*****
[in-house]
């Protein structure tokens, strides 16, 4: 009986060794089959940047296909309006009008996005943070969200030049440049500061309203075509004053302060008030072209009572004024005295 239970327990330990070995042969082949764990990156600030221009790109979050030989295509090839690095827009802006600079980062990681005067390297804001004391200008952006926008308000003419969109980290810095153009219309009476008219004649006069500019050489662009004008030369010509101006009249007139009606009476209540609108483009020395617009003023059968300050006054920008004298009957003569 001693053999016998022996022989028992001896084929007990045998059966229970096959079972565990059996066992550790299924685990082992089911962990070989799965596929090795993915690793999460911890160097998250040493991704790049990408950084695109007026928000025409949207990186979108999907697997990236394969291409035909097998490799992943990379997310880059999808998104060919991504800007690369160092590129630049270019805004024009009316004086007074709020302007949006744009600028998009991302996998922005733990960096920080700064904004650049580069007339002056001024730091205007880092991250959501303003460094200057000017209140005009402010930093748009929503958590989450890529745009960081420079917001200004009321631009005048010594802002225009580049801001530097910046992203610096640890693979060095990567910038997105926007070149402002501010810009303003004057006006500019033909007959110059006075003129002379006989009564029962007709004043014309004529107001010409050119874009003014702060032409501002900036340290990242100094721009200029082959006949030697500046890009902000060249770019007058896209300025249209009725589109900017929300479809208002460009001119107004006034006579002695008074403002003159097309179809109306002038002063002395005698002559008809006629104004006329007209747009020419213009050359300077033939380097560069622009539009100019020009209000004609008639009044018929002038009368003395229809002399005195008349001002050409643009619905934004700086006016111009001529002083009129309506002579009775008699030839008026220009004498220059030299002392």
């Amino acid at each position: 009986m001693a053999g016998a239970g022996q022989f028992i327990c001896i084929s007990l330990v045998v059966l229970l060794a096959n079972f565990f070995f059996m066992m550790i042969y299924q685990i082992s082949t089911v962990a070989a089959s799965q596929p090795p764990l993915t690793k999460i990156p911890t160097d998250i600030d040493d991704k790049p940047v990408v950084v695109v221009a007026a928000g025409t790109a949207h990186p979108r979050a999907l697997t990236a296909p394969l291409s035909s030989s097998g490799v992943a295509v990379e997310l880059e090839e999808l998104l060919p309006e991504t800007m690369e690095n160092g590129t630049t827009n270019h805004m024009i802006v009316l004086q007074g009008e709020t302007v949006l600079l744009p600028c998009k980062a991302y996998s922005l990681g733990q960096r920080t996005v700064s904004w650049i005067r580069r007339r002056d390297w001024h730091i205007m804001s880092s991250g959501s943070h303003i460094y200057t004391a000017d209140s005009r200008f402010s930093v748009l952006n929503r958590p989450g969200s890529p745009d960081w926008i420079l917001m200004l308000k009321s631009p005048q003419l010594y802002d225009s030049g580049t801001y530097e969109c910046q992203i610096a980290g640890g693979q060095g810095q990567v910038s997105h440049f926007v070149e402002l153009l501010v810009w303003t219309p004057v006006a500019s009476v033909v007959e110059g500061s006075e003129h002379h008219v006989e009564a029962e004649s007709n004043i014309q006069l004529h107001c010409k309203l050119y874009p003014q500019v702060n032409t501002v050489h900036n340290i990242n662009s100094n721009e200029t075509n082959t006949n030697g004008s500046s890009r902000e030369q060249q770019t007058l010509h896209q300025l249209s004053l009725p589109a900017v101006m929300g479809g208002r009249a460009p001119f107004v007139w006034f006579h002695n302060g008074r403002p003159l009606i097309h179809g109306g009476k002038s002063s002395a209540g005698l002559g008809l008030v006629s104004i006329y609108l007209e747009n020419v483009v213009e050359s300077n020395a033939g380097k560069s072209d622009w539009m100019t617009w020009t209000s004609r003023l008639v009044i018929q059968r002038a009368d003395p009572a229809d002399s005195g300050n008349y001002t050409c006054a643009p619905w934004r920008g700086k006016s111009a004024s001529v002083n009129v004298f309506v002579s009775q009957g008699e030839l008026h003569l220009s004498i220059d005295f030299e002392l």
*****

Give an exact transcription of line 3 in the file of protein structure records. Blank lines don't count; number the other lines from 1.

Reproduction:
């Amino acid at each position: 009986m001693a053999g016998a239970g022996q022989f028992i327990c001896i084929s007990l330990v045998v059966l229970l060794a096959n079972f565990f070995f059996m066992m550790i042969y299924q685990i082992s082949t089911v962990a070989a089959s799965q596929p090795p764990l993915t690793k999460i990156p911890t160097d998250i600030d040493d991704k790049p940047v990408v950084v695109v221009a007026a928000g025409t790109a949207h990186p979108r979050a999907l697997t990236a296909p394969l291409s035909s030989s097998g490799v992943a295509v990379e997310l880059e090839e999808l998104l060919p309006e991504t800007m690369e690095n160092g590129t630049t827009n270019h805004m024009i802006v009316l004086q007074g009008e709020t302007v949006l600079l744009p600028c998009k980062a991302y996998s922005l990681g733990q960096r920080t996005v700064s904004w650049i005067r580069r007339r002056d390297w001024h730091i205007m804001s880092s991250g959501s943070h303003i460094y200057t004391a000017d209140s005009r200008f402010s930093v748009l952006n929503r958590p989450g969200s890529p745009d960081w926008i420079l917001m200004l308000k009321s631009p005048q003419l010594y802002d225009s030049g580049t801001y530097e969109c910046q992203i610096a980290g640890g693979q060095g810095q990567v910038s997105h440049f926007v070149e402002l153009l501010v810009w303003t219309p004057v006006a500019s009476v033909v007959e110059g500061s006075e003129h002379h008219v006989e009564a029962e004649s007709n004043i014309q006069l004529h107001c010409k309203l050119y874009p003014q500019v702060n032409t501002v050489h900036n340290i990242n662009s100094n721009e200029t075509n082959t006949n030697g004008s500046s890009r902000e030369q060249q770019t007058l010509h896209q300025l249209s004053l009725p589109a900017v101006m929300g479809g208002r009249a460009p001119f107004v007139w006034f006579h002695n302060g008074r403002p003159l009606i097309h179809g109306g009476k002038s002063s002395a209540g005698l002559g008809l008030v006629s104004i006329y609108l007209e747009n020419v483009v213009e050359s300077n020395a033939g380097k560069s072209d622009w539009m100019t617009w020009t209000s004609r003023l008639v009044i018929q059968r002038a009368d003395p009572a229809d002399s005195g300050n008349y001002t050409c006054a643009p619905w934004r920008g700086k006016s111009a004024s001529v002083n009129v004298f309506v002579s009775q009957g008699e030839l008026h003569l220009s004498i220059d005295f030299e002392l």